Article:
NO-STITCH CATARACT REMOVAL
By the age of 40, most individuals need reading glasses for close vision and most individuals with myopia need bifocals. Multifocal intraocular lens and accommodative intraocular lens (IOLs) make it possible for doctors to offer their patients a range of clearer vision that includes near, distance and intermediate vision. These procedures are most commonly performed on patients who are having cataract surgery. However, multifocal and accommodative IOLs are now also commonly used in patients with clear lenses (patients without cataracts) who are presbyopic (need reading glasses) with refractive errors that are not treated as well with LASIK.
Traditional replacement lenses used in cataract surgery offer clear vision at one point, typically distance. By contrast, these new IOLs offer vision at near, intermediate, and distant points. Multifocal IOLS accomplish this by incorporating several 'rings' that focus at different distances and accommodative lenses do so by moving within the eye. Multifocal and accommodative IOLs reduce or eliminate dependence on distance glasses, bifocals and reading glasses for everyday activities.
An intraocular lens (IOL) is an implanted lens in the eye, usually replacing the existing crystalline lens because it has been clouded over by a cataract, or as a form of refractive surgery to change the eye's optical power. It usually consists of a plastic lens with plastic side struts, called haptics, to hold the lens in place within the capsular bag.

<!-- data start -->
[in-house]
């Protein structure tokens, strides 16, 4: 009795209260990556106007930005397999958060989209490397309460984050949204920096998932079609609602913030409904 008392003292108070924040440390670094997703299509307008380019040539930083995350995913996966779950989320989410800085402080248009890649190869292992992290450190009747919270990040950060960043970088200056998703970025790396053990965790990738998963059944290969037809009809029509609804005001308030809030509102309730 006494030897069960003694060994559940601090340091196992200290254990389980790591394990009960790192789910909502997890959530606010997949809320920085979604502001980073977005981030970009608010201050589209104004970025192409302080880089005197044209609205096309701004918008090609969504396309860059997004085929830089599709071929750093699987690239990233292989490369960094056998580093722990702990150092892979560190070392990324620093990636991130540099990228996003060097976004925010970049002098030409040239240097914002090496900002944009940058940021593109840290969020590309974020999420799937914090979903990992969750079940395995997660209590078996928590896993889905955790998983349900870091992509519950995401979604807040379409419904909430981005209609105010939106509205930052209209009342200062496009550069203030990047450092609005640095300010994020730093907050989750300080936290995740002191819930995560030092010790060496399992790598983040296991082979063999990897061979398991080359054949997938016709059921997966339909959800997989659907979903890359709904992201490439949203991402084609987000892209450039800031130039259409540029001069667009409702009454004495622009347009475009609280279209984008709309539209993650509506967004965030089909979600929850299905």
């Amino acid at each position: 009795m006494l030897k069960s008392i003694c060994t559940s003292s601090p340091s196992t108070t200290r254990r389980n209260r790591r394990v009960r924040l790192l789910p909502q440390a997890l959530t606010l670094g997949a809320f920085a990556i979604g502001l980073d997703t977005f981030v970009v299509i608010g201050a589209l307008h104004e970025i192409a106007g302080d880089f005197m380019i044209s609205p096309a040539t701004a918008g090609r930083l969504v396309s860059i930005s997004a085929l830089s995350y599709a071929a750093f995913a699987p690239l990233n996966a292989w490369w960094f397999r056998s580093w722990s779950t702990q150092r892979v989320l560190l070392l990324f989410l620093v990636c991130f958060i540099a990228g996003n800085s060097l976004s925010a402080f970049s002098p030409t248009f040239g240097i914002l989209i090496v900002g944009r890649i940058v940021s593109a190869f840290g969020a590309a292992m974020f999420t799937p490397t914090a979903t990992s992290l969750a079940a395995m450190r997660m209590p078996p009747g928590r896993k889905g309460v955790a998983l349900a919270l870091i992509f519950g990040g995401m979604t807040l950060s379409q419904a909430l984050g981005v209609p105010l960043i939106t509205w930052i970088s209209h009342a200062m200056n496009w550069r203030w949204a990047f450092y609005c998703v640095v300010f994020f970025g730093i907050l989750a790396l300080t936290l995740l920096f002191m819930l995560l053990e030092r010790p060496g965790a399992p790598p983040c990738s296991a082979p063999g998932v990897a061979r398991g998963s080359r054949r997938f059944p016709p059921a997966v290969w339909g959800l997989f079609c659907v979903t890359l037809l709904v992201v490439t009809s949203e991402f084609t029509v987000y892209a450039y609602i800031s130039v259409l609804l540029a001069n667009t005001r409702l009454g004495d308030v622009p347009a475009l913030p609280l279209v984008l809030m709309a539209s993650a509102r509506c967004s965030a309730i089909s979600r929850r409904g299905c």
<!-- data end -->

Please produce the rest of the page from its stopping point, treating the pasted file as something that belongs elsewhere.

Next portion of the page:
Insertion of an intraocular lens is the most commonly performed eye surgical procedure; cataracts are the most common eye disease. The procedure can be done under local anesthesia with the patient awake throughout the operation which usually takes less than 30 minutes in the hands of an experienced ophthalmologist. The recovery period is about 2-3 weeks. After surgery, patients should avoid strenuous exercise or anything else that significantly increases blood pressure. They should also visit their ophthalmologists regularly for several months so as to monitor the implants.
There are foldable intraocular lenses made of acrylic or silicone which can be rolled up and inserted through a tube with a very small incision not requiring any stitches; inflexible lenses (typically made of PMMA) require a larger incision.
Unlike the natural lens, the curvature of traditional intraocular lenses cannot be changed by the eye. Standard intraocular lenses provide good distance vision and the patient needs reading glasses for near vision.
Vivity lenses give good vision at long and medium distances (such as a computer screen) while maintaining adequate vision for most reading tasks.
IOL implantation carries several risks associated with eye surgeries, such as infection, loosening of the lens, lens rotation, inflammation, nighttime halos, and more reliance on glasses than one hoped for.